I then tried working the blue field, which I figured would be easy. Wrong! The pieces were so similar, that it was almost impossible to figure out which went where. With fifteen hundred pieces in a pile, I decided to work it elsewhere.
Which took me to the woman’s head gear, jewelry, face, and then right arm. I was also figured solving her hair would be easier. It wasn’t. I moved on to the pillows, which thankfully had unique patterns. It was only then that I could work on her hair and left arm. Trimming the number of unsolved pieces was the key to that. Then, ten days ago, only the blue remained. Yes, it took me almost two weeks to solve the blue, whereas it took two weeks to solve everything else.
Yesterday, I put in the last piece. Whew, it was done. I had so much fun solving it.
This puzzle is not a mermaid. Oh, my! What came over me? I liked the scene, so I bought it. Even then, it was on backorder for several weeks. I had run out of new mermaid puzzles. I even reworked one I had solved before, finding to somewhat easy. I’m finding it difficult to find interesting mermaid puzzles. The ones that I do find, they usually come from China. Coming from overseas during a global pandemic is a challenge. I have zero control on how quickly they ship and tracking is spotty at best. However, since they are my favorite subject, I went ahead and bought them, crossing my fingers. Ever so slowly, they appear unannounced at my door every week or so.
The biggest challenge is finding scenes that aren’t juvenile. Either the subject is cutesy, Disney’s Ariel, or 100 pieces or less. I’m not interested in these. I want ones that are at least 1,000 pieces and adultish. I know, I am asking a lot. If anyone knows of a source, please let me know.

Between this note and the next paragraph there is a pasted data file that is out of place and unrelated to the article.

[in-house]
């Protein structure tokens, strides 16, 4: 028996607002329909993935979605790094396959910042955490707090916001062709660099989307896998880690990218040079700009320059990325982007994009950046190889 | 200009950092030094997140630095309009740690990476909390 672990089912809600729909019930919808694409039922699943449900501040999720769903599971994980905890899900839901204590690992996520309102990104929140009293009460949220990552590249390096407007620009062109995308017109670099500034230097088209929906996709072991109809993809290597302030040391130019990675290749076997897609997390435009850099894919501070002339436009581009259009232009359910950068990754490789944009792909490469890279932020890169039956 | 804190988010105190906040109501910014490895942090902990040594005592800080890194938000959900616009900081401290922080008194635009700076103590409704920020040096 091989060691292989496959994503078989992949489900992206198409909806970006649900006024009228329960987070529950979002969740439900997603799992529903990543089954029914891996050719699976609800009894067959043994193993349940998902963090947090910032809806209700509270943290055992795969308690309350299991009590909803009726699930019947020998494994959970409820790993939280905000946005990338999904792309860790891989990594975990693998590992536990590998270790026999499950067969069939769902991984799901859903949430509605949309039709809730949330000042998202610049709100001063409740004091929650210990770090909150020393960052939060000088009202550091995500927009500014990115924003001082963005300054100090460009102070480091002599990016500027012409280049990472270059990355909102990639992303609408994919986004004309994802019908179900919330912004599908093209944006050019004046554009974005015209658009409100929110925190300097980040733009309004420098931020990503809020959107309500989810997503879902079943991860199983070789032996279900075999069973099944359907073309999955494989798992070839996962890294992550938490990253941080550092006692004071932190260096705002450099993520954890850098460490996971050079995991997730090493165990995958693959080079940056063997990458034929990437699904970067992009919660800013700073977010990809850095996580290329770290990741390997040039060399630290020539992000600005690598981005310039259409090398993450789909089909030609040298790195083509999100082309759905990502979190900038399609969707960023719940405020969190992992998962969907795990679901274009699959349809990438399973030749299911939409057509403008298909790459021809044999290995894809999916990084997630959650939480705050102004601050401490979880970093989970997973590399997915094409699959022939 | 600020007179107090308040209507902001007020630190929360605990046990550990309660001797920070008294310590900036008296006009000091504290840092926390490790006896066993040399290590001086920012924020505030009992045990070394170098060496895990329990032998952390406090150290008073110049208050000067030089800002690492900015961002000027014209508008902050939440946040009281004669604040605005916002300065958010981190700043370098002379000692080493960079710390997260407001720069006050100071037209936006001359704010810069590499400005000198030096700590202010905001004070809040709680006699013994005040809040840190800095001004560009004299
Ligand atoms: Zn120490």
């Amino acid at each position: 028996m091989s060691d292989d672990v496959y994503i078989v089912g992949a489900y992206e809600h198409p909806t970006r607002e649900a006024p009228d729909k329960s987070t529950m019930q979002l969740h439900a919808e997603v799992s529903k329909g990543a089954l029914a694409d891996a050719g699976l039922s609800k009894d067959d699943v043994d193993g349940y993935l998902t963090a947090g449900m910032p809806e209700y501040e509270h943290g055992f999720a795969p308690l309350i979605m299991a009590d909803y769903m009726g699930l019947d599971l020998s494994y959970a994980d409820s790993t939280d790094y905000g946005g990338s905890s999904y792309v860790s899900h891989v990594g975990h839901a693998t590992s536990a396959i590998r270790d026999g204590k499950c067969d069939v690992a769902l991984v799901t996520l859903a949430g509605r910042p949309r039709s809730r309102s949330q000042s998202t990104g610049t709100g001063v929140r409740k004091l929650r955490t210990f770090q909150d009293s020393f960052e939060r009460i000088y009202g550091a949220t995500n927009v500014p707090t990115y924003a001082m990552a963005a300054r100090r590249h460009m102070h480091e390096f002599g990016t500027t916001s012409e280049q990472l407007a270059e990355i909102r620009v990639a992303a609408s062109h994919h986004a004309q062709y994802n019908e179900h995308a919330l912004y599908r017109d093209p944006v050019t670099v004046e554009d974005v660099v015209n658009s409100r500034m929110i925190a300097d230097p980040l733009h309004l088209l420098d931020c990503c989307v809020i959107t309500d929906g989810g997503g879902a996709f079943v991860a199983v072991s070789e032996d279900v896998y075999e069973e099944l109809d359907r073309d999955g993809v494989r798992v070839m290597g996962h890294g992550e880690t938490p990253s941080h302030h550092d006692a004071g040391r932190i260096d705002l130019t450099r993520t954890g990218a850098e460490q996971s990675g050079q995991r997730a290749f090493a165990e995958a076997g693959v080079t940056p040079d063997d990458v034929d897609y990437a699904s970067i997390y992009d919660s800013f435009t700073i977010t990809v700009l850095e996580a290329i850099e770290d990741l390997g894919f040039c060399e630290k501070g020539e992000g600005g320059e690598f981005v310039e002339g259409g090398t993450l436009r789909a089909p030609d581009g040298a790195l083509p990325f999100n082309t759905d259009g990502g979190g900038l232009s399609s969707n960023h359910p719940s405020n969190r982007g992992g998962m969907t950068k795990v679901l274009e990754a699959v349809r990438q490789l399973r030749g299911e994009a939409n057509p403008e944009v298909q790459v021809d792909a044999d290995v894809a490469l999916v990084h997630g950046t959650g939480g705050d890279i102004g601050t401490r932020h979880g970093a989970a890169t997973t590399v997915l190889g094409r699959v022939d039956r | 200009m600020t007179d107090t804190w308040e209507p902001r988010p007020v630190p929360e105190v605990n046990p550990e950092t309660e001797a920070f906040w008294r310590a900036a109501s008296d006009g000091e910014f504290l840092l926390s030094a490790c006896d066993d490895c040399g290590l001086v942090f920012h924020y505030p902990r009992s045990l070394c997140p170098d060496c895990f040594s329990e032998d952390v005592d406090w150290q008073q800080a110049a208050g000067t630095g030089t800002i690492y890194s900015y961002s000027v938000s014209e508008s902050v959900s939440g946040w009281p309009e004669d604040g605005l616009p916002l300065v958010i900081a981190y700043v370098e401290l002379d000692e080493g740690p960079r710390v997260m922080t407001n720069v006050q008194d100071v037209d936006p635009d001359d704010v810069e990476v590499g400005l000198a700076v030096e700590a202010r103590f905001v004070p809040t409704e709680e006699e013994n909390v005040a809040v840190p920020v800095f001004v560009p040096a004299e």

On to the next one.
Update: April 28, 2020
This puzzle is called ‘Mermaid on the SeaFloor.’ I love the detail in this rendering of a mermaid lazily swimming on the seafloor above her collection of skulls of the men she enticed to their deaths. I especially love her tail, which stretches longer than her body, floating about in the darkness. The photo in my gallery doesn’t do justice to her, nor does the box cover, but sitting completed on my table, it’s a joy to study it.
I completed another puzzle, in two days. Crap. I love this piece but I had to slow down in order to take a second day to finish. Seriously, there it sat, on my coffee table, and I had to ignore it. Oh well. Time to start another. Oh, wait! I don’t have any more. The ones on order, are still weeks away. I suppose I could do more writing.
Update: April 25, 2020
I completed a new puzzle, named Mermaid and Fish. It’s a lovely piece, and I enjoyed solving it immensely.
It’s a watercolor image of a Mermaid enjoying her element. The artist used a Lion Fish for inspiration.
I may just have to paint my own version. First, I need to finish the one I started ages ago.
Update: April 14, 2020
I’ve created this Jigsaw Puzzle Portfolio for myself, and for those wishing to follow my jigsaw puzzle adventure.
I don’t know how long this will go on, but for now, I’m enjoying it.
Jigsaw Puzzle Portfolio
Update: April 13, 2020
It’s been a while since I last posted a note about my obsession with solving jigsaw puzzles. I’m not so sure it’s an obsession. Obsessions are compulsions, mania, and preoccupations. I’m not thinking of any of these things.